I got the upholstery fixed and then I thought I need the paintwork touched up. One thing led to another. I then contacted the Transport Department to see if the same number plates were available, HZB624. To my absolute delight, they were. I put in an order for them and could not wait to get these special plates into my hands and onto the car.
The next step was the BP Decals and the Antarctica symbol. Then the dashboard. I needed to source out two little gauges, the AMP gauge and the Oil gauge. They were then inserted into the right side of the dash.
One last touch. The compass. This is the one thing I remember as a child about the car that intrigued me. These little letters that used to bobble around in liquid!
After 12 months the Ruby red Beetle, “Red Terror”, Antarctica 1, BP Rally winner, 1962 VW Beetle was replicated.
How did it feel when it was finally finished, and how have you enjoyed it since then?
My father was still alive at the time, and he was quite surprised to see this little car looking like the one he had driven!
Since then, I have taken my Beetle to many shows and have been able to enlighten VW enthusiasts of the history of Antarctica 1, BP Rally and my father, Ray Christie, and his achievements.
Do you have anything else that you would like to share about your dad, his VW history or your own, or any other happy memories that involve them?
There would be different cars parked in the yard every week. It was like, “Ok what car are you taking me to school in today”. One time I came out from school and thought, oh there’s dad. Jumped in the car and looked at the driver - it was not my dad. I had gotten into the wrong car; I apologised and scrambled out as fast as I could.
One thing, I was never late for school, I’m sure he held the record for getting me there!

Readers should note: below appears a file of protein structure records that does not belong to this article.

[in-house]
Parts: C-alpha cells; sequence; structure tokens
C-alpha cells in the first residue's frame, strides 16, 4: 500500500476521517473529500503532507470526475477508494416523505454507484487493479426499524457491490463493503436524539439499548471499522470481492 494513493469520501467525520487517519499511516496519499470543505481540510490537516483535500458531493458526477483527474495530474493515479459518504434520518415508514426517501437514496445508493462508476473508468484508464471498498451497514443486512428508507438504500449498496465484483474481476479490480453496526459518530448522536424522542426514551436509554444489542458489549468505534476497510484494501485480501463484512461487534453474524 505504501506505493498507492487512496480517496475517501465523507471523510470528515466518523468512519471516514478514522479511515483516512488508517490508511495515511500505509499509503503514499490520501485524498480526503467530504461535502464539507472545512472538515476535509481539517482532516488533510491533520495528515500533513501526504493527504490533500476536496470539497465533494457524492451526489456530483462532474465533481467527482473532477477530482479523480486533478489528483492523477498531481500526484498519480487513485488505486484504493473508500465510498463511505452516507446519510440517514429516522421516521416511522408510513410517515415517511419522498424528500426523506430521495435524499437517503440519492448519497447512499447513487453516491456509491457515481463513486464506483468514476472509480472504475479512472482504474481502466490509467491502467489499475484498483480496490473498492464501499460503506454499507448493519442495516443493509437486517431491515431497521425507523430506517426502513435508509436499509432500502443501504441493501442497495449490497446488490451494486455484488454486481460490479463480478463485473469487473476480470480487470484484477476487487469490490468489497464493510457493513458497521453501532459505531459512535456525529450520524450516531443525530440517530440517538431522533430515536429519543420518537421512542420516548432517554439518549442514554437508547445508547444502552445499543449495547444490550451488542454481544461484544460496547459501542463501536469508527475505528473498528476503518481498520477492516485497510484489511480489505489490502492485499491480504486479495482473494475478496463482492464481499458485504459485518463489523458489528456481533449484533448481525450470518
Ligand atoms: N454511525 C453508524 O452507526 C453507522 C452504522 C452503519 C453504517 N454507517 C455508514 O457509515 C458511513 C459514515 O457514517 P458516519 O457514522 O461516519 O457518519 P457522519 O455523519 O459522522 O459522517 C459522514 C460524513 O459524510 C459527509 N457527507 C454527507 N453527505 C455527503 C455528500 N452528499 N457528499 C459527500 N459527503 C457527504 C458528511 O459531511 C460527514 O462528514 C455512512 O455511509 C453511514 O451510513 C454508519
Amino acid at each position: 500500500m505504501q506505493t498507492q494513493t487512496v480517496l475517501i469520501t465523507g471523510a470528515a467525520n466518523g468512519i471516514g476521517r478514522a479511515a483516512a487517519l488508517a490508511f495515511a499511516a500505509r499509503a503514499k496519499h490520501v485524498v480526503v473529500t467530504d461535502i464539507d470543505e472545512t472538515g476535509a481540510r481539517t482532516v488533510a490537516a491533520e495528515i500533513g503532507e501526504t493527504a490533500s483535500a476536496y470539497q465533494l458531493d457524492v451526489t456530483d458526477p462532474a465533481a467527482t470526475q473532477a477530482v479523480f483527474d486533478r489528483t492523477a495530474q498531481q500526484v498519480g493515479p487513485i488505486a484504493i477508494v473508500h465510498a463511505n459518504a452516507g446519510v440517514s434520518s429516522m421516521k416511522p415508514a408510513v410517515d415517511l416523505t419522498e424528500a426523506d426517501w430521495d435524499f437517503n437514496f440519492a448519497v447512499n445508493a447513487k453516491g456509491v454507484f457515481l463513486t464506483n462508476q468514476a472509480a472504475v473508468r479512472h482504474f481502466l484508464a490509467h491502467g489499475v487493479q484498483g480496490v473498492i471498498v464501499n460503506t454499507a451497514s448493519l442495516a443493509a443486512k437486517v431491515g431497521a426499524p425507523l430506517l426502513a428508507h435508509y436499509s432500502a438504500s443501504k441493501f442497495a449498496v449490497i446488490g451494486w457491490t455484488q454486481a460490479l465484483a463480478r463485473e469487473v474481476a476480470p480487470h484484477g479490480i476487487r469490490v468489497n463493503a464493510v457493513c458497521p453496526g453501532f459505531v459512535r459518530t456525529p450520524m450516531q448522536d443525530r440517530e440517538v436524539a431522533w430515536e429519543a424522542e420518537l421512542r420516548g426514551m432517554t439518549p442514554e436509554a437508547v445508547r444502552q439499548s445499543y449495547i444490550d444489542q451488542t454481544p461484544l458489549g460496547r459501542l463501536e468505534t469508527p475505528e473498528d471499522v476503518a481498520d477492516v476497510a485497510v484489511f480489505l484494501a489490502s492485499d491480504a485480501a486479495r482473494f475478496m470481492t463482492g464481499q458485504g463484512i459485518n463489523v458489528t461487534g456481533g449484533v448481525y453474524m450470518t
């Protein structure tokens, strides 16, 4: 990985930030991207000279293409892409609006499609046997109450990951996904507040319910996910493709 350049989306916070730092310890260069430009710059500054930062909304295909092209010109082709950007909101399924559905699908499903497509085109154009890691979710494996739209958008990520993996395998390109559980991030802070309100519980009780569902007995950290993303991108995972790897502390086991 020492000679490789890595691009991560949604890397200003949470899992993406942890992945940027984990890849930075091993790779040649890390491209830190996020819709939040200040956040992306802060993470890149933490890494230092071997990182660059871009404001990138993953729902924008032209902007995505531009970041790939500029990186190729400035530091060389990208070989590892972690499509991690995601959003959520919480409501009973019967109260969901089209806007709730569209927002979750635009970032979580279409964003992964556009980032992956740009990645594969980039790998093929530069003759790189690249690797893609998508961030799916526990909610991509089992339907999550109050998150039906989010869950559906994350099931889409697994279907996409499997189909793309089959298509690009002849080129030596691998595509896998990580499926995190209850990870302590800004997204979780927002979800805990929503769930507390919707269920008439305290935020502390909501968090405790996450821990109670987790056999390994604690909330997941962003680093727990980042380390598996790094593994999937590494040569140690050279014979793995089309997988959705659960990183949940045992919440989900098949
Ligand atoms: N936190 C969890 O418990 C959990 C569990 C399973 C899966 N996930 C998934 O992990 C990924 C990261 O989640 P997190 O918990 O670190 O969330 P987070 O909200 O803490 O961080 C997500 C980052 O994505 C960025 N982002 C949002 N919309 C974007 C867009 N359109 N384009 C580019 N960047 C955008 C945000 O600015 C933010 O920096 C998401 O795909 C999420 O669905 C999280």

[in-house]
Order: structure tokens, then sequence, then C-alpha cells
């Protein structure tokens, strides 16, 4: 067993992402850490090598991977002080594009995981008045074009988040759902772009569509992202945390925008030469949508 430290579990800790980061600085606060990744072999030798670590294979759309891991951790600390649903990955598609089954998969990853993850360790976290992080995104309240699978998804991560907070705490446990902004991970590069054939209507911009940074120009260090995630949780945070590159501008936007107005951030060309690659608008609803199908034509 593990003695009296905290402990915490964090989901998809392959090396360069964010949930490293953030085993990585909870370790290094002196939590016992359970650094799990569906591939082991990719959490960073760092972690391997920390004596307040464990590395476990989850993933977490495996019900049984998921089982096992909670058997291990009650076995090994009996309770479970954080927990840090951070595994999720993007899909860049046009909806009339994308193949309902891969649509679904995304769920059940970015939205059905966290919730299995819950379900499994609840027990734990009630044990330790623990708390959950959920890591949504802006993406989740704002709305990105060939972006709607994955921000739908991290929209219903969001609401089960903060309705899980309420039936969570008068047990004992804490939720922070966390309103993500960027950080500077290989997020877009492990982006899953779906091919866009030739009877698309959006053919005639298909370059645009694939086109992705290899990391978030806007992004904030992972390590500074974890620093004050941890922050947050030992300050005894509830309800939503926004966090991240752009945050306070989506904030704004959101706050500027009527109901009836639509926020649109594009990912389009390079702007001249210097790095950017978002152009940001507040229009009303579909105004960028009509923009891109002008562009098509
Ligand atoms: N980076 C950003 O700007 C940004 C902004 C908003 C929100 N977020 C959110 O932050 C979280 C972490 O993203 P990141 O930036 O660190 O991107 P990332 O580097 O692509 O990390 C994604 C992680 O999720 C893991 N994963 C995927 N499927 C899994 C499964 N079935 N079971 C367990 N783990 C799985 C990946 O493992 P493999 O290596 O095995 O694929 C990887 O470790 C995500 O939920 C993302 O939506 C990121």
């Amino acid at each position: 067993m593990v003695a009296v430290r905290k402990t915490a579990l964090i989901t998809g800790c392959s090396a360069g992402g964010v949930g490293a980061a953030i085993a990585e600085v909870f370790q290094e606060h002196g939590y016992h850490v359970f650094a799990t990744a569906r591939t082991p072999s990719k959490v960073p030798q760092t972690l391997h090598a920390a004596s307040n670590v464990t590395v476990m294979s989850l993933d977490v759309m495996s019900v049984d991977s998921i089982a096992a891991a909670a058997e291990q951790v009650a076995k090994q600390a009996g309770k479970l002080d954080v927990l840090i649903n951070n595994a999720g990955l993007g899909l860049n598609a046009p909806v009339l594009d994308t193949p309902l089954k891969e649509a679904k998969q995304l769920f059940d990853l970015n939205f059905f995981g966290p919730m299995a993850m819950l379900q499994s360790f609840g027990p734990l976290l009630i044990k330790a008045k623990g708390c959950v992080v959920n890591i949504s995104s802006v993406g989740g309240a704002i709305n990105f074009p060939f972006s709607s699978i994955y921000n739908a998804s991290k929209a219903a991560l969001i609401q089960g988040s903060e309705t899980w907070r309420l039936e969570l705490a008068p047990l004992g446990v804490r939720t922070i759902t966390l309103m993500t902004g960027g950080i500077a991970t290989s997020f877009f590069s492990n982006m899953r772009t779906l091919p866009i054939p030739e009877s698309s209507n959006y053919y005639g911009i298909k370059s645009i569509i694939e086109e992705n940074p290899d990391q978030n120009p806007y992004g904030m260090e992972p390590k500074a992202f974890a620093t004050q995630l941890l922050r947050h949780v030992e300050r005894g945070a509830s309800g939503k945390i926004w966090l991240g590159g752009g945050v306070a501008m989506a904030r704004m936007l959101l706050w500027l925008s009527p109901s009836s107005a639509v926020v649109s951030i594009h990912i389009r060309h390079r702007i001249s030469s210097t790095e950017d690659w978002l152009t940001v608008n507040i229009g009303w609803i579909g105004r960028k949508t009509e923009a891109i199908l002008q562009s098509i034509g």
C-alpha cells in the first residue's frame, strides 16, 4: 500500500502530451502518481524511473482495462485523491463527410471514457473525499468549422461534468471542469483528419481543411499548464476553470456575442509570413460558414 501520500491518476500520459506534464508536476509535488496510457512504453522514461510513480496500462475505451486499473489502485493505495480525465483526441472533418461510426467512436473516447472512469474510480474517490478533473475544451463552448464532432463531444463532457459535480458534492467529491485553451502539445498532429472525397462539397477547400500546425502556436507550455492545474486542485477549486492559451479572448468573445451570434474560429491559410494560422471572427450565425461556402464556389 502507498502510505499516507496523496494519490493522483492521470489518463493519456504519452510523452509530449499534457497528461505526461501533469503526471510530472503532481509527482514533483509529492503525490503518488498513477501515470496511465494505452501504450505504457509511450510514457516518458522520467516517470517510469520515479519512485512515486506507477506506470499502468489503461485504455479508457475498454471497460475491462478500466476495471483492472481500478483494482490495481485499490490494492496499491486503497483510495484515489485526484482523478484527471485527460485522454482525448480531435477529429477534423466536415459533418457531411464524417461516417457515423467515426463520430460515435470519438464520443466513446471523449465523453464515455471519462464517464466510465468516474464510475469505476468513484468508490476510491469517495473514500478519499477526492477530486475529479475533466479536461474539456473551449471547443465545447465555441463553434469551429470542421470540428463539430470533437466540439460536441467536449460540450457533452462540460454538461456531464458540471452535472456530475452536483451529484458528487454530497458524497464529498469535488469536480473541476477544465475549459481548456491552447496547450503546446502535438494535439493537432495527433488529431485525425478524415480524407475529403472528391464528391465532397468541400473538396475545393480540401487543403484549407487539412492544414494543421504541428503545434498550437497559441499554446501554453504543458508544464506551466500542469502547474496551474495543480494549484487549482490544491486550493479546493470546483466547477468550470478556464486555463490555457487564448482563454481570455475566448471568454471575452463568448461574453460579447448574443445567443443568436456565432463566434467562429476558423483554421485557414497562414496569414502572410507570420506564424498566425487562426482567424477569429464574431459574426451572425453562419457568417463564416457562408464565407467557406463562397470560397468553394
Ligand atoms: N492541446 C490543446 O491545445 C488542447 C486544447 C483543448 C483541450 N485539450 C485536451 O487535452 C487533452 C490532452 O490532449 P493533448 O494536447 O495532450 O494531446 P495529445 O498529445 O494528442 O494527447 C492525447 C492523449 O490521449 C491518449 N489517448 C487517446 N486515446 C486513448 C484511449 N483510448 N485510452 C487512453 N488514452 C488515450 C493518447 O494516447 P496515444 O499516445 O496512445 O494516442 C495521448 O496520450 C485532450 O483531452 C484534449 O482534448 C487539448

School holidays were always interesting. My father just loved to drive. One time we were going to go over to Perth, which is on the other side of Australia, the distance 2,872 km from Melbourne, along the Nullarbor Plain.
We got to a place called Kalgoorlie Western Australia, and my father changed his mind and decided to do a U-turn and head back and go to Uluru, Northern Territory. Which is quite a distance! So back to Port Augusta in South Australia. A left-hand turn and straight up the Red Centre, and an extra 1,293 km onto our trip! My school holidays were only 2 weeks long, so a lot of distance was travelled in that time.
From there it was time to head back to Melbourne. Of course, we don’t go the normal route back.
We take a ‘shortcut’ across the Barkly Highway. Which, back in 1977, was more like a goat track than a highway. I was literally scared for my life!
Out in the middle of nowhere and along comes a Road Train with 3 long carriages, between 35 to 50 metres long. With nowhere to go, and this truck upon us, my father had to reverse till he could find a place for this Road Train to get past!
He had planned to camp the night out here. There was no way I wanted to stop in such a vast area of the OutBack, so we continued through the night to a town called Boulia, Queensland.
Back in 1971, when I was 11 years old, I was taken out of school for nearly 12 months and the family travelled by ship for 5 weeks to Genoa, Italy where my father had bought a new Westfalia Kombi. We travelled all around Europe, UK, and America.
Mum and Dad would sleep on the rock and roll bed, I was on the hammock across the steering wheel and my brother slept up top. By the end of the trip, I had grown, and my feet were hanging out the window of the hammock across the steering wheel!
He sold the Kombi in Los Angeles, I still have the original Westfalia annex that my father brought back with us, which I have now purchased a Westy to go with it.
When we arrived back in Melbourne, he got the idea to buy kombi buses and would have them fitted out as campers for resale.
But that’s another story…
Homeschooling on the road
I tried to do correspondence, but back in those days there was no computers so documents had to be sent on to towns that we would be going to.
Tee Pees at Wall, South Dakota,USA.
Glen Loy Ferry, Ballachulish, South Slipway, UK
Bedrock City, Custer, South Dakota, USA
Our grateful thanks goes out to Sue Maher for sharing her pictures and memories of her father, his driving adventurers and the story of her own RED 1.